Protect Our Recreation: Keep Wharton State Forest Roads Open

The results of this petition will be delivered to Governor Phil Murphy, the DEP Commissioner, Legislators and local Municipalities.

Important: In order that we can direct the petition to the right representatives, please include your town name.

6318 have signed our petition so far! Sign now to help us get our goal of 8500 signatures!

Introduction

Wharton State Forest is a gem in South Jersey.  It consists of 125,000 acres of forest, rivers, and sugar sand roads.  It provides endless recreation opportunities for hundreds of thousands of NJ residents.  For such a densely populated state, its size is almost incomprehensible.  You would never know it today, but in the 19th century, it was home to many small towns and industries.  The state purchased the bulk of the forest in the 1950s and continued to add to it over time.   While the industry and towns have faded, the vast network of roads continues to provide recreational access to millions of people.   Hikers, boaters, fishermen, bikers, hunters, birdwatchers, explorers, and stargazers, have used these roads to gain access to their favorite form of recreation.  All of these roads are documented in the USGS Topographical maps and were adopted as the baseline of roads by the Pinelands Commission in 2017. (1)

Why Does the Public Need So Many Roads in Wharton State Forest?

You can find an analogy for this in the leaves of a tree or our body’s circulatory system.  Asking why you need so many roads is akin to asking why do you need your capillaries when you have your arteries? Or why does a tree need so many branches when it has its trunk?  The answers to all these questions are similar:  the capillaries deliver blood to our bodies, the smallest branches on trees deliver water to the leaves of the trees, and the smallest roads deliver people to their recreational activities.  Just like the leaves of a tree would die without their branches, recreation opportunities would die without these smaller roads.  Every user of Wharton State Forest, regardless of their activity, is a motorized user.

Department of Environmental Protection’s Action

In 2015 the DEP decided, without warning, to close over 250 miles of roads within Wharton State Forest.  The community outrage against this action sparked a grassroots effort (2) to educate the DEP on the significant negative consequences to outdoor recreation resulting from the closures.  Numerous local municipalities passed resolutions (3) condemning the road closures.  Ultimately, the DEP relented, reopened the roads, and apologized for the action. (4)

In 2022, the DEP began a new effort to plan to close roads and implement a permit system in Wharton State Forest.  The DEP collected surveys from users of the forest and the message was clear:  Of the 1,610 surveys submitted, by a nearly 3 to 1 margin, users asked for the same access they have today.  “Scenic driving” and “day to day travel” were mentioned over 1,000 times.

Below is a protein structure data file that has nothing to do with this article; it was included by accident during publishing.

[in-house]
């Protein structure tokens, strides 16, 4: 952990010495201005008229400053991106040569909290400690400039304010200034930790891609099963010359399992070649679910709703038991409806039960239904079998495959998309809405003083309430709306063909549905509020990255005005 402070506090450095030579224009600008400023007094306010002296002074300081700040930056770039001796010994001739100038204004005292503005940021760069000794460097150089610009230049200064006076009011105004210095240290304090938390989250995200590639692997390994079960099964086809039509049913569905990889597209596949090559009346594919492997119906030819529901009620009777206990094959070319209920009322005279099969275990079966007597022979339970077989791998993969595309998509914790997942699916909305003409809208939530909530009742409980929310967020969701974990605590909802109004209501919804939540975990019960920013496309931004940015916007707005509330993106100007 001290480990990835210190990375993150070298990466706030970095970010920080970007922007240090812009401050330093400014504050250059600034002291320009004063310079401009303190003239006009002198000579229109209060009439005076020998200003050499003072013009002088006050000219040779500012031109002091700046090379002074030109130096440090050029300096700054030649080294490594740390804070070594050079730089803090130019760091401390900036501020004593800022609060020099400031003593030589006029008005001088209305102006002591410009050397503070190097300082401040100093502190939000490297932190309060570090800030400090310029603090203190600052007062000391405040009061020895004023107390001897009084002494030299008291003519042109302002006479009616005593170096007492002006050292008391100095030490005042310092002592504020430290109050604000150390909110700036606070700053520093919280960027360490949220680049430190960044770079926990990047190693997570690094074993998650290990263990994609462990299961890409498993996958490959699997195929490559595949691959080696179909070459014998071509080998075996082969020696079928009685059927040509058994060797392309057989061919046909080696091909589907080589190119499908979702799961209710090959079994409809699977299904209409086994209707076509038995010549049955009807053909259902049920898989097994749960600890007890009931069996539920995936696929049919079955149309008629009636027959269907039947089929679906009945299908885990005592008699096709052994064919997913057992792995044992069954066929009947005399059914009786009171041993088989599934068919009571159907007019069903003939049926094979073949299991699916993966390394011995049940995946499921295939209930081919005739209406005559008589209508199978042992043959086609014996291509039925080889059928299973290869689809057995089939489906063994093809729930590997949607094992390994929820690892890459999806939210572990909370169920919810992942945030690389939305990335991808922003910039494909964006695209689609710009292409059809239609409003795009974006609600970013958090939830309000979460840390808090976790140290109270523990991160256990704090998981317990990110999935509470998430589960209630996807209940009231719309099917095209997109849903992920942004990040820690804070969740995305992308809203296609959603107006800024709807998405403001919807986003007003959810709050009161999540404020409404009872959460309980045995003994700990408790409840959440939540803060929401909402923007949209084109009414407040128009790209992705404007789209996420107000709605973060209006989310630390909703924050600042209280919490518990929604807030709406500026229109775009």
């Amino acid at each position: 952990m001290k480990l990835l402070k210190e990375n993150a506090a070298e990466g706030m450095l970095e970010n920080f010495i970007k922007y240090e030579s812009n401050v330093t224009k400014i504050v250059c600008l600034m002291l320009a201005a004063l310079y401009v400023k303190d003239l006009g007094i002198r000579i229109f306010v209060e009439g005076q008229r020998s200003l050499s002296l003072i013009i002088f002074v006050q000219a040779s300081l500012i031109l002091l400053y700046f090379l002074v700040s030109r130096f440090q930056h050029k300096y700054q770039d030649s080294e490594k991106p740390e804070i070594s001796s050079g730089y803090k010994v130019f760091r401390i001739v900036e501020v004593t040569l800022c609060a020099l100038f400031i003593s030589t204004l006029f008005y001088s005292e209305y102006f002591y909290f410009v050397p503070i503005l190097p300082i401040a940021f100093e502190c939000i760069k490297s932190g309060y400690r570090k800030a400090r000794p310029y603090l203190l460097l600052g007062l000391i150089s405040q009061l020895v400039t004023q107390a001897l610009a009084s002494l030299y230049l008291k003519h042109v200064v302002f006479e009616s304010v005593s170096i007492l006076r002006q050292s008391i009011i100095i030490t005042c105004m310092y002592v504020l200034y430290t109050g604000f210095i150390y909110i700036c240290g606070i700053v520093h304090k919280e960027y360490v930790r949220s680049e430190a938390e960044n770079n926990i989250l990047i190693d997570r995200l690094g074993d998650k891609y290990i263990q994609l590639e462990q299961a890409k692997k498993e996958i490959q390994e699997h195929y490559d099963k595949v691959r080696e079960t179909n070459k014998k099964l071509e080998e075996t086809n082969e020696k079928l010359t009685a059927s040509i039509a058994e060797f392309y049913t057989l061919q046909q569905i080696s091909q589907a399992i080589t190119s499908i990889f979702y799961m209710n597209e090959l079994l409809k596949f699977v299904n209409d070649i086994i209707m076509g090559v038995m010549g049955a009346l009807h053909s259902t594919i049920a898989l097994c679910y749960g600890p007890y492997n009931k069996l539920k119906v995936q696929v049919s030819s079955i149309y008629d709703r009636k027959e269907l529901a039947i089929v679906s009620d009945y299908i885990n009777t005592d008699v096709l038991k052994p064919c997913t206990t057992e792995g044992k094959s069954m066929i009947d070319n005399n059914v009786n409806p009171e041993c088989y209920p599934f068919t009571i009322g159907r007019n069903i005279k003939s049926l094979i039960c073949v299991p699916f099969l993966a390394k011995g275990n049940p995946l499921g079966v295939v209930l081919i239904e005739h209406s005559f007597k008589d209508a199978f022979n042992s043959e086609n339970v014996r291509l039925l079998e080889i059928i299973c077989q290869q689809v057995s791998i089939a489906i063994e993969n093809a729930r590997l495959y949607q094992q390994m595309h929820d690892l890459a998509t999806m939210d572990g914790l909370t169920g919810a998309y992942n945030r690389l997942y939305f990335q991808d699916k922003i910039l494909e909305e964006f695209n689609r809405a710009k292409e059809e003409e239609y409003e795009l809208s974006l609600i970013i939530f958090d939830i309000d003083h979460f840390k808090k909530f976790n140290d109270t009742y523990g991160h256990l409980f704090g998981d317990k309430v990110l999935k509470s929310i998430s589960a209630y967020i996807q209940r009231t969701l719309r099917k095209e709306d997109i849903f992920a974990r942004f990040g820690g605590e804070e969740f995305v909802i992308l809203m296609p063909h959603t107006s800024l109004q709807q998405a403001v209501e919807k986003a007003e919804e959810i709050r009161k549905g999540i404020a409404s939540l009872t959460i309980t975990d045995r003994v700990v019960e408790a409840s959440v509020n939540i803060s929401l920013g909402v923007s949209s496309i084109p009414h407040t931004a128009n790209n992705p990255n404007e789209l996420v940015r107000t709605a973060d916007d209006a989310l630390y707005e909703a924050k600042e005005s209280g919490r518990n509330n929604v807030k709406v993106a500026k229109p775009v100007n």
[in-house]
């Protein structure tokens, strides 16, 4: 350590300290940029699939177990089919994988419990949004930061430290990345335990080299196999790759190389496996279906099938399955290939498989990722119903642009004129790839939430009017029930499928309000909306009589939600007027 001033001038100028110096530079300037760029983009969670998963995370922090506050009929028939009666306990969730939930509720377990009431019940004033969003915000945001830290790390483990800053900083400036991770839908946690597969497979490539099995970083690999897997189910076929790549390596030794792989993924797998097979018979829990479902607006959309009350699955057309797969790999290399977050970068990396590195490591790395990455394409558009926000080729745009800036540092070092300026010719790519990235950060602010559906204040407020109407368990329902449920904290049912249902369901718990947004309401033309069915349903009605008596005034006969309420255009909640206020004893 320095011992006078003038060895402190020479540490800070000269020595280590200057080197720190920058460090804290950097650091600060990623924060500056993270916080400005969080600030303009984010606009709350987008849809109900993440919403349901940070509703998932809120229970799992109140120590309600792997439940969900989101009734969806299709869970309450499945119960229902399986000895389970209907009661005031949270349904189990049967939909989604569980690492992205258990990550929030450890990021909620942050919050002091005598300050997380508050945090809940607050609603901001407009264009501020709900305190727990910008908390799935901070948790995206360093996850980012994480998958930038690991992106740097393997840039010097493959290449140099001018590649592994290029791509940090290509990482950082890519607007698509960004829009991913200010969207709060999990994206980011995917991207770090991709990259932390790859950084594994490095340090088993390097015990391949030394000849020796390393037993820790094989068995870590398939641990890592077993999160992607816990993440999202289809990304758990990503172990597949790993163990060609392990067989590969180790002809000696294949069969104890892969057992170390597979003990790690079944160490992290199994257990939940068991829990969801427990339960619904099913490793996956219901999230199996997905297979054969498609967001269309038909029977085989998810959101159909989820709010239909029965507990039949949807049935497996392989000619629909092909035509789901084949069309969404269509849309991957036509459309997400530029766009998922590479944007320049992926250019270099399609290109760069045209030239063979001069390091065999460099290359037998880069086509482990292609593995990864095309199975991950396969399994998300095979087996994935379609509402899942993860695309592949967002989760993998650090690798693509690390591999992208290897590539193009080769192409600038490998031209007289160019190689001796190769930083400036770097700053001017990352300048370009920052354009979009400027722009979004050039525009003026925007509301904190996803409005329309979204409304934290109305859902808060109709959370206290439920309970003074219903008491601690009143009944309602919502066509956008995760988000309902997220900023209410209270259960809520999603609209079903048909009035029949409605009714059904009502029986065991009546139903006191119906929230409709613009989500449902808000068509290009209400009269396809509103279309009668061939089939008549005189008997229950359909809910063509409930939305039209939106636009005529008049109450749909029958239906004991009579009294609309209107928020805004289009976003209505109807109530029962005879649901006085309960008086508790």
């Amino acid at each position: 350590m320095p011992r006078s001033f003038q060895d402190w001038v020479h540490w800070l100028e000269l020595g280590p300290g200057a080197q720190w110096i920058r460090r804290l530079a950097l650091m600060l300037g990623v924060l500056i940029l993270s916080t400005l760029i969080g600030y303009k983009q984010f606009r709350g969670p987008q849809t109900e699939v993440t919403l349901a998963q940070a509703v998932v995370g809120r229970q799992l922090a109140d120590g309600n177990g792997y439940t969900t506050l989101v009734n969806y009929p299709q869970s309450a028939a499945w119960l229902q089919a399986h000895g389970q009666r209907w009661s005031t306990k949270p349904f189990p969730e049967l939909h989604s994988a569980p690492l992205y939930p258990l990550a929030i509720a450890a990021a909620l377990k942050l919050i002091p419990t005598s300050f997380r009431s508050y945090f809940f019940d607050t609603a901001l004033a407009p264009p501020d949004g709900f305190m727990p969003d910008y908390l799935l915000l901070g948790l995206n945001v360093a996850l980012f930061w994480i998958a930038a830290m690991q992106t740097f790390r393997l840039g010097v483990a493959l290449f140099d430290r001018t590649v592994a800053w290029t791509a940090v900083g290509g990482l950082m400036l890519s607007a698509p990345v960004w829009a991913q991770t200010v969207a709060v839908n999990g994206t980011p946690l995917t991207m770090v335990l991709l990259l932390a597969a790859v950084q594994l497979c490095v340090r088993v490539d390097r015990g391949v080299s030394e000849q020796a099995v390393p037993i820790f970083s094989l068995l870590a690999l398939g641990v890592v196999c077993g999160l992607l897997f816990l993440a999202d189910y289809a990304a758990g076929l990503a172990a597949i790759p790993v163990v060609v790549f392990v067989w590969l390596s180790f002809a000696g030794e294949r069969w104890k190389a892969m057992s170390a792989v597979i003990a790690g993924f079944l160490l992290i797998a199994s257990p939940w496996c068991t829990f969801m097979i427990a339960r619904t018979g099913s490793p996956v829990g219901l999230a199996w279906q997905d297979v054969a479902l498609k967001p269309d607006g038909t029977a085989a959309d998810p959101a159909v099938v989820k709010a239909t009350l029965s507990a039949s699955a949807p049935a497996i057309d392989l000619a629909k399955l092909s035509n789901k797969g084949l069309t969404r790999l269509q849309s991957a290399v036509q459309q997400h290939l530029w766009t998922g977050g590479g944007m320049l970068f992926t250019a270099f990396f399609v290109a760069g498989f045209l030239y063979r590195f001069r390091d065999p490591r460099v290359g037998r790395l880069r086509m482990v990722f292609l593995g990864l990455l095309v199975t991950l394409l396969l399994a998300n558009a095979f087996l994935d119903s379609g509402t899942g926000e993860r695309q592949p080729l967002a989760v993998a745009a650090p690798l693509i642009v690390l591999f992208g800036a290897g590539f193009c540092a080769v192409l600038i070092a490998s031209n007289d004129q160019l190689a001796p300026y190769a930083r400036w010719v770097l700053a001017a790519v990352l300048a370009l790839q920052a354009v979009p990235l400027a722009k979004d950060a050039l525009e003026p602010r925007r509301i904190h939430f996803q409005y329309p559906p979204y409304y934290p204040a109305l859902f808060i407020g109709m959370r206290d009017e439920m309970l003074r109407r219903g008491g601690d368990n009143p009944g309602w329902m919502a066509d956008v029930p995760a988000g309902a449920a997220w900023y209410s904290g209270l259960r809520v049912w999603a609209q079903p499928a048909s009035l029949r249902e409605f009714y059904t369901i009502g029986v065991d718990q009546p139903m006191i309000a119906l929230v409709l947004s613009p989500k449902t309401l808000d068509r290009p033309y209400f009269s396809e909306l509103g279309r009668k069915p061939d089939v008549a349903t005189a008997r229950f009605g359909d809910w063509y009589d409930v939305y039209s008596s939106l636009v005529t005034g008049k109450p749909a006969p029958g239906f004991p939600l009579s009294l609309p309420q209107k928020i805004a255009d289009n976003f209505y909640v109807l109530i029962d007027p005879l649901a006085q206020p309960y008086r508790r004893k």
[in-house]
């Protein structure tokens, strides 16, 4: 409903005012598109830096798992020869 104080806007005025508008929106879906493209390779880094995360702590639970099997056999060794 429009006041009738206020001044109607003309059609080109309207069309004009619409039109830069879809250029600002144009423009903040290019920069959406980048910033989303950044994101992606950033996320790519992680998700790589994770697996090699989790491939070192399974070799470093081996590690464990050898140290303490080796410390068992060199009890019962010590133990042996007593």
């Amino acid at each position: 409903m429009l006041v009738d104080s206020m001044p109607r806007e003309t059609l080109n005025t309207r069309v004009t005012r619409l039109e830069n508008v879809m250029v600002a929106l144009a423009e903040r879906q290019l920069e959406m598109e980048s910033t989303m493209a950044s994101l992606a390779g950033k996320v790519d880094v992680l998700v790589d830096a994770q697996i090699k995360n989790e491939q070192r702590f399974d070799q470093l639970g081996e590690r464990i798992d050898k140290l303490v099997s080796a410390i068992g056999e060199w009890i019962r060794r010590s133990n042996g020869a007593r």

The DEP then revealed a new map at an Open House on January 24th with over 500 people in attendance.  The overwhelming majority of individuals attending were coming to voice their concerns about these road closures.  The new map closed 300 miles of roads (5) and was essentially identical (6) to the 2015 map.  Not a single input from the 1,610 survey participants appears to have been taken into account.

Deceptive Acts, Trust is Destroyed

The DEP has claimed many of the roads they are closing were not legal roads or were already not accessible. This simply is not true.  According to the DEP’s own regulations, users can drive on “established public roads”.  These roads are clearly identified on the USGS Topographical maps that were codified by the Pinelands Commission and countless other maps.  Further, in a funding grant request that was obtained via an Open Public Records Request, the DEP states they were seeking funding for the 600 miles of roads within Wharton State Forest. (7)  Were they not truthful about these roads then when they were looking for funding to repair them? Or are they not truthful now when they are trying to close 300 miles of them and are saying they are invalid?  These roads are not “trails”, they are not “routes”, they are “roads”.   Finally, these roads are nearly inconsequential to the ecosystem relative to their size.  At 500 miles, the surface area all the roads in Wharton equate to 0.39% of the area of the forest.